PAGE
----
Out of curiousity, what sanctions do you apply to those who do abuse the policy? You mention that you have form teachers speak to the pupils, do you also contact the parents? (I’m aware that this may be a little bit difficult if the sites accessed throw up child protection issues) Do you ‘ban’ pupils (given that this may be pointless depending on the individual pupil’s personal technology)?
    Lots to consider here, and thanks again for sharing such an appealingly open and transparent system. I’d look forward to any updates you can share with us as the AUP becomes bedded in.

  2. Excellent post and addressing exactly the same issues that I am currently grappling with at my new school. I want access to the internet to be as open as possible but I need to break the culture that seems endemic in most students that it’s the teacher’s responsibility to stop them going on games or other unsuitable sites, not their responsibility to act appropriately. I will be giving your post a great deal of thought over this weekend.

  3. Thanks 🙂


    – Of course, feel free to reuse adapt etc, these ideas have all been culled from around the Web, I’m just in the fortunate position of being able to put them into practice.
    – AUP was explained/discussed by form tutors with their forms.
    – They quickly knew about the filtering & reporting when I started pulling pupils up.
    – Sanctions are normally just a word from me or the tutor, or class teacher if I pin it down to a time and place.  Haven’t needed more sever sanctions yet – but these would follow our whole school behaviour policies of parental contact, detentions, exclusion etc. depending on the offence.  I’m determined that the policing and sanctions isn’t my job but that of the teacher/tutor.  A threat of printing anything inappropriate and sending home normally does the trick nicely!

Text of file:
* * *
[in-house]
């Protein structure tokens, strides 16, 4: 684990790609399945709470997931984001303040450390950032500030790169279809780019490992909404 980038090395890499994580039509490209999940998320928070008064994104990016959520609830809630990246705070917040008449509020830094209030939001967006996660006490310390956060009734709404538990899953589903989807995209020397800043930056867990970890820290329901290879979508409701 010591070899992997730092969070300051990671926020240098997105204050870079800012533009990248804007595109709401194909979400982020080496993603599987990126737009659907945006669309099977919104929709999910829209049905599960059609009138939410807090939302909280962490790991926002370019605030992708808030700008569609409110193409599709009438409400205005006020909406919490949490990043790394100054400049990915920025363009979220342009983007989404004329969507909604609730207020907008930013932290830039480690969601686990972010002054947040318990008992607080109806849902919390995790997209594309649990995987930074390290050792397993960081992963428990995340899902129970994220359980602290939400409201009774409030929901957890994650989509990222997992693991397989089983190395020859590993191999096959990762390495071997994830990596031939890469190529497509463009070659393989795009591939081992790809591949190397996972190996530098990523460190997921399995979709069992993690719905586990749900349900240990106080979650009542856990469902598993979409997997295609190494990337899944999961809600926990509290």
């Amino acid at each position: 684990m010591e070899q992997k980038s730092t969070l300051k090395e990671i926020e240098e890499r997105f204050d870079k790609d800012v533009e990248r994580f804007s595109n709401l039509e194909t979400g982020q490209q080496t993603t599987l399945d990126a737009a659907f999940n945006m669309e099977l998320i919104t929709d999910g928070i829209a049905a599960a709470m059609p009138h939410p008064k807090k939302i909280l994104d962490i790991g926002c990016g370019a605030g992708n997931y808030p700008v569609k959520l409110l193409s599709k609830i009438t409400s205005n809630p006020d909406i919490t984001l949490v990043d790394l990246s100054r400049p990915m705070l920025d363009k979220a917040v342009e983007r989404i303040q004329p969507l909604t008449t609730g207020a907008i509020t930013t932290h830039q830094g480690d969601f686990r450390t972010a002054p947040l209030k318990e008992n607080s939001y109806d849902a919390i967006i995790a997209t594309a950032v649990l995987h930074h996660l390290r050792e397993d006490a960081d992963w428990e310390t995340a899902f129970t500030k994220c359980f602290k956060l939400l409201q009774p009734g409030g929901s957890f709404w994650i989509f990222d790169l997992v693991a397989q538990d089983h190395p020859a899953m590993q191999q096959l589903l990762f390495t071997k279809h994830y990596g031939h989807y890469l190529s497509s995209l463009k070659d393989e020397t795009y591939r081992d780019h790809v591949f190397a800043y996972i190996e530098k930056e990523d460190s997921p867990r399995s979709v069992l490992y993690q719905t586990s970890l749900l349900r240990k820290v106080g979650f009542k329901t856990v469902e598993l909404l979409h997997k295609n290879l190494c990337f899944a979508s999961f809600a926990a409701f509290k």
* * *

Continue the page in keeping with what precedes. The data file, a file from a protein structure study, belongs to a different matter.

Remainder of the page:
-Temporary bans have been used and I’ll then print a copy of the AUP and give access back when it’s been signed by the pupil AND the parent.  But they are not used too often as they seriously impact teaching and learning.  I’m toying with the idea of setting up a more heavily filtered profile that I could put offenders in where they have no access to ‘fun stuff’.

    That’s now my biggest challenge.  I’ve found very few instances of pupils trying to look at anything they really shouldn’t (porn/hate/proxies etc).  But we do have issues with pupils playing games and watching Youtube when they should be working.  I regularly battle staff that want Youtube blocked for pupils, and it seriously hits our bandwidth at times.  I need to educate staff about their responsibility and move towards the mindset that they need to manage the use of the Internet in their lesson, they need to challenge pupils who are off task just as they would off-line.  But you’re right, it’s also about educating the pupils about their responsibilities – in the end it’s preparing them for working life.  I have been able to pull up individuals who are clearly doing this on a regular occasion as they pop up in my ‘highest bandwidth users’ report!  Again, a limited profile of sorts for these pupils might help in the battle but ultimately it’s got to come from the staff.  I still have things like Facebook and webmail blocked for students as at present this would lead to further distractions to learning and Youtube style battles.  Ultimately I can see the educational uses of these tools and would like them to be accessible.  Our number one distraction in school now seems to Blackberry Messenger – and that hits every lesson on or off line as an ever increasing percentage of pupils are getting ‘Crack’berries!